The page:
Ob­ser­va­tions on what passes for re­al­ity

The Washington Times Weekly - - Commentary - Thomas Sow­ell

Ran­dom thoughts on the pass­ing scene: They say that peo­ple mel­low with age. How­ever, the older I get, the less pa­tience I have with clev­er­ness.

If in­creased gov­ern­ment spending with bor­rowed or newly cre­ated money is a “stim­u­lus,” then the Weimar Repub­lic should have been stim­u­lated to un­prece­dented pros­per­ity, in­stead of ru­n­away inflation and wide­spread eco­nomic des­per­a­tion that ul­ti­mately brought Adolf Hitler to power.

Just days af­ter Colin Pow­ell in­formed us that the Amer­i­can peo­ple were will­ing to pay higher taxes in or­der to get gov­ern­ment ser­vices — and that Repub­li­cans there­fore needed to stop their op­po­si­tion to taxes — Cal­i­for­nia vot­ers re­sound­ingly de­feated a bill to raise taxes in or­der to pay for the many gov­ern­ment ser­vices in that lib­eral state.

Who was it who said: “I can­not tell what pow­ers may have to be ex­er­cised in or­der to win this war”? Ge­orge W. Bush? Dick Cheney? Don­ald Rums­feld? Ac­tu­ally it was Franklin D. Roo­sevelt, in a “fire­side chat” broad­cast on Septem­ber 7, 1942. He un­der­stood that sur­vival was the num­ber one right, without which all other rights are mean­ing­less.

They say ad­ver­sity con­cen- trates the mind. Now that Repub­li­cans have been badly beaten in two con­sec­u­tive Con­gres­sional elec­tions, what Repub­li­can leaders in Congress are say­ing to­day makes more sense than what they said when they were in power.

When my sis­ter’s chil­dren were teenagers, she told them that, if they got into trou­ble and ended up in jail, to re­mem­ber that they had a right to make one phone call. She added: “Don’t waste that call phon­ing me.” We will never know whether they would have fol­lowed her ad­vice, since none of them was ever in jail.

One of the most im­por­tant tal­ents for suc­cess in pol­i­tics is the abil­ity to make ut­ter non­sense sound not only plau­si­ble but in­spir­ing. Pres­i­dent Obama has that tal­ent. We will be lucky if we es­cape the catas­tro­phes into which other coun­tries have been led by leaders with that same charis­matic tal­ent.

When I think of the peo­ple with se­ri­ous phys­i­cal or men­tal hand­i­caps who nev­er­the­less work, I find it hard to sym­pa­thize with able-bod­ied men who stand on the streets and beg. Nor can I sym­pa­thize with those who give them money that sub­si­dizes a par­a­sitic life­style which al­lows such men to be a con­stant nui­sance, or even a dan­ger, to oth­ers.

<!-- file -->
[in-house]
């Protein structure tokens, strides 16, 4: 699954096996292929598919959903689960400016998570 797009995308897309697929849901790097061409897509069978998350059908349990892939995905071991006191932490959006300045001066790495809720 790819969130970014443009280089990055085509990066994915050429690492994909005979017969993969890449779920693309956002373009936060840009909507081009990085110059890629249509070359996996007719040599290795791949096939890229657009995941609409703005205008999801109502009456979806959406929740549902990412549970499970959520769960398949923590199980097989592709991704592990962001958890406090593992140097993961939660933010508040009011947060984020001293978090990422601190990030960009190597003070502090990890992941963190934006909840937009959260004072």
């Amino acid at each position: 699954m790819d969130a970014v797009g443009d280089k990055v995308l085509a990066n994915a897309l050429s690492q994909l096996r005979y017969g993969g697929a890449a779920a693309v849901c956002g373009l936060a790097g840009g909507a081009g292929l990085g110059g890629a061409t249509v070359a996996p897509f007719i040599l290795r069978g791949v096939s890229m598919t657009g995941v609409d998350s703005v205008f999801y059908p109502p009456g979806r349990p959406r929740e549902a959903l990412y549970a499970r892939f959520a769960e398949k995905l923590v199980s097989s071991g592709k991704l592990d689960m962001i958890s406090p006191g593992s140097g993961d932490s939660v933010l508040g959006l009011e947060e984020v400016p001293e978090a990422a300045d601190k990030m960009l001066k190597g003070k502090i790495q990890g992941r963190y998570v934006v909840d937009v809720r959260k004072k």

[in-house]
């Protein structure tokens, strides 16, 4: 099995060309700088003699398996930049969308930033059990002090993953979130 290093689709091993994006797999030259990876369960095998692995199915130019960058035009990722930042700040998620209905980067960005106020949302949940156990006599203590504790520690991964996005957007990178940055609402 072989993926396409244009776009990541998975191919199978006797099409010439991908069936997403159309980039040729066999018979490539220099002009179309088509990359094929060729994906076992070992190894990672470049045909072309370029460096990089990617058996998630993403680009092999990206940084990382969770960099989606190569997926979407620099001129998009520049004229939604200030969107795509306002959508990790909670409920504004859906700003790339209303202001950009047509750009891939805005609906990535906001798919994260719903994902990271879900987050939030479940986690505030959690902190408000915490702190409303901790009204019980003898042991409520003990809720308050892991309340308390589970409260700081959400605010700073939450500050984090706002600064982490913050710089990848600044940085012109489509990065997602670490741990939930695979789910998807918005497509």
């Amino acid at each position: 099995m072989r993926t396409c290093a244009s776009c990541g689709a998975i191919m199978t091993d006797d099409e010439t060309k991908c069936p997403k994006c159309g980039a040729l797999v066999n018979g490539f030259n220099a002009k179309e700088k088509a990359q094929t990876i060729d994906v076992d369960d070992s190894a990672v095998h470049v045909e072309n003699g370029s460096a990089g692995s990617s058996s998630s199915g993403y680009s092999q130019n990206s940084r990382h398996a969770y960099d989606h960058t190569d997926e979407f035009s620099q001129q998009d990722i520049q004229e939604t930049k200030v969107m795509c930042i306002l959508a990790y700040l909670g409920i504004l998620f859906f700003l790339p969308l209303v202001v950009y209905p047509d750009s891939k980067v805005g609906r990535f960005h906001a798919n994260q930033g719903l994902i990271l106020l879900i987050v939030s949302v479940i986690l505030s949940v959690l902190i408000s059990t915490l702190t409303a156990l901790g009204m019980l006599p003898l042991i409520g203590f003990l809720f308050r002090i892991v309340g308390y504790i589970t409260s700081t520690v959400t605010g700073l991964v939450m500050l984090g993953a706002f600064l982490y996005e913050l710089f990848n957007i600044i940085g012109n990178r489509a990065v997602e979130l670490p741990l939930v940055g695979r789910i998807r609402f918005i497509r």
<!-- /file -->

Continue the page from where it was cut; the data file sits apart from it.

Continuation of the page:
How sur­pris­ing is it that Mr. Obama, who spent decades hang­ing out with peo­ple who spewed out their ha­tred of Amer­ica, did not say any­thing in the pres­ence of for­eign rulers like Hugo Chavez and Daniel Ortega, when they spewed out their ha­tred of Amer­ica?

We seem to be mov­ing steadily in the di­rec­tion of a so­ci­ety where no one is re­spon­si­ble for what he him­self did but we are all re­spon­si­ble for what some­body else did, ei­ther in the present or in the past.

Why let dis­cus­sions with vis­it­ing celebri­ties be a con­stant dis­trac­tion dur­ing a tele­vised ten­nis match or base­ball game?

If we each sat down and wrote out all the mis­takes we have made in our lives, all the pa­per needed would re­quire cut­ting down whole forests.

Much dis­cus­sion of the in­ter­ro­ga­tion of cap­tured ter­ror­ists ig­nores the in­escapable re­al­ity of trade-offs. The real ques­tion is: How many Amer­i­can lives are you pre­pared to sac­ri­fice, in or­der to spare a ter­ror­ist from ex­pe­ri­enc­ing dis­tress?

Gov­ern­ments should gov­ern, not mi­cro-man­age the econ­omy. A gov­ern­ment un­re­al­is­tic enough to think it can mi­cro­man­age is likely to do a worse job than most.

In­spir­ing as it is to study the his­tory of the strug­gles and sac­ri­fices that cre­ated and pre­served Amer­ica, it is also painful to see how all those in­vest­ments of ef­forts and lives are be­ing frit­tered away to­day for short-sighted and self-cen­tered rea­sons.

Why the mere re­lo­ca­tion of im­pris­oned ter­ror­ists from Guan­tanamo to pris­ons in the United States is a moral is­sue in the first place is by no means clear, since moral­ity deals with be­hav­ior, rather than lo­ca­tion. But putting them within the ju­ris­dic­tion of lib­eral cir­cuit court judges who can find rea­sons to turn them loose is a much more se­ri­ous is­sue.

Thomas Sow­ell is a na­tion­ally syndicated colum­nist.

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